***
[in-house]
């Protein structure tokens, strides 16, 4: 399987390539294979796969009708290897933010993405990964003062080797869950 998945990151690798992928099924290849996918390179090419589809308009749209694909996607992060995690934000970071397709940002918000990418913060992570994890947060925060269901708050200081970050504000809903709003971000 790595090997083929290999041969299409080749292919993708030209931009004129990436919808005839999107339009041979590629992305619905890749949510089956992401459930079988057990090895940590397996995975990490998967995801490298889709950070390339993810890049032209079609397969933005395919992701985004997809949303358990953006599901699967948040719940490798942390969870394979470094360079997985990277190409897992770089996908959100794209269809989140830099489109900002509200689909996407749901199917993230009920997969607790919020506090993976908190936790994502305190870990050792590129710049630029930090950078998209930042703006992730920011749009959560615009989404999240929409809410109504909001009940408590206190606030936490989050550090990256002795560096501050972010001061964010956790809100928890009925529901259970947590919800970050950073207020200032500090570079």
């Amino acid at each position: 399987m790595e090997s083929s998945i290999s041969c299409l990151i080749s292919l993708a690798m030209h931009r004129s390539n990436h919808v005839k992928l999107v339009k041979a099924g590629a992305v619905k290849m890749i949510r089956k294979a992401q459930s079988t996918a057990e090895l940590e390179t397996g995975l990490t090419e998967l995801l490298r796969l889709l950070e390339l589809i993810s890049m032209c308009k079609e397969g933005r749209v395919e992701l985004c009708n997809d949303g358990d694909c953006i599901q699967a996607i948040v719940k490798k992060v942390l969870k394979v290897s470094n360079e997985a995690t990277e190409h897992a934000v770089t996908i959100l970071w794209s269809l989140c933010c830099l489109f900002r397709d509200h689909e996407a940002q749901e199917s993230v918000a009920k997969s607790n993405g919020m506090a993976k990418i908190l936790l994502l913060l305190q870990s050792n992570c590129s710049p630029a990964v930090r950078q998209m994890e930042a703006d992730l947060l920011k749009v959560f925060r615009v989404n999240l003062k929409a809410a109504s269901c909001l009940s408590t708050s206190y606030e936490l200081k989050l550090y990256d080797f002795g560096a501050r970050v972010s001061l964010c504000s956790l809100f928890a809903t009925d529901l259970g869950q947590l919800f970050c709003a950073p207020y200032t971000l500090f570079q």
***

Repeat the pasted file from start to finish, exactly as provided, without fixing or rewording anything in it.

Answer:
[in-house]
């Protein structure tokens, strides 16, 4: 399987390539294979796969009708290897933010993405990964003062080797869950 998945990151690798992928099924290849996918390179090419589809308009749209694909996607992060995690934000970071397709940002918000990418913060992570994890947060925060269901708050200081970050504000809903709003971000 790595090997083929290999041969299409080749292919993708030209931009004129990436919808005839999107339009041979590629992305619905890749949510089956992401459930079988057990090895940590397996995975990490998967995801490298889709950070390339993810890049032209079609397969933005395919992701985004997809949303358990953006599901699967948040719940490798942390969870394979470094360079997985990277190409897992770089996908959100794209269809989140830099489109900002509200689909996407749901199917993230009920997969607790919020506090993976908190936790994502305190870990050792590129710049630029930090950078998209930042703006992730920011749009959560615009989404999240929409809410109504909001009940408590206190606030936490989050550090990256002795560096501050972010001061964010956790809100928890009925529901259970947590919800970050950073207020200032500090570079």
């Amino acid at each position: 399987m790595e090997s083929s998945i290999s041969c299409l990151i080749s292919l993708a690798m030209h931009r004129s390539n990436h919808v005839k992928l999107v339009k041979a099924g590629a992305v619905k290849m890749i949510r089956k294979a992401q459930s079988t996918a057990e090895l940590e390179t397996g995975l990490t090419e998967l995801l490298r796969l889709l950070e390339l589809i993810s890049m032209c308009k079609e397969g933005r749209v395919e992701l985004c009708n997809d949303g358990d694909c953006i599901q699967a996607i948040v719940k490798k992060v942390l969870k394979v290897s470094n360079e997985a995690t990277e190409h897992a934000v770089t996908i959100l970071w794209s269809l989140c933010c830099l489109f900002r397709d509200h689909e996407a940002q749901e199917s993230v918000a009920k997969s607790n993405g919020m506090a993976k990418i908190l936790l994502l913060l305190q870990s050792n992570c590129s710049p630029a990964v930090r950078q998209m994890e930042a703006d992730l947060l920011k749009v959560f925060r615009v989404n999240l003062k929409a809410a109504s269901c909001l009940s408590t708050s206190y606030e936490l200081k989050l550090y990256d080797f002795g560096a501050r970050v972010s001061l964010c504000s956790l809100f928890a809903t009925d529901l259970g869950q947590l919800f970050c709003a950073p207020y200032t971000l500090f570079q």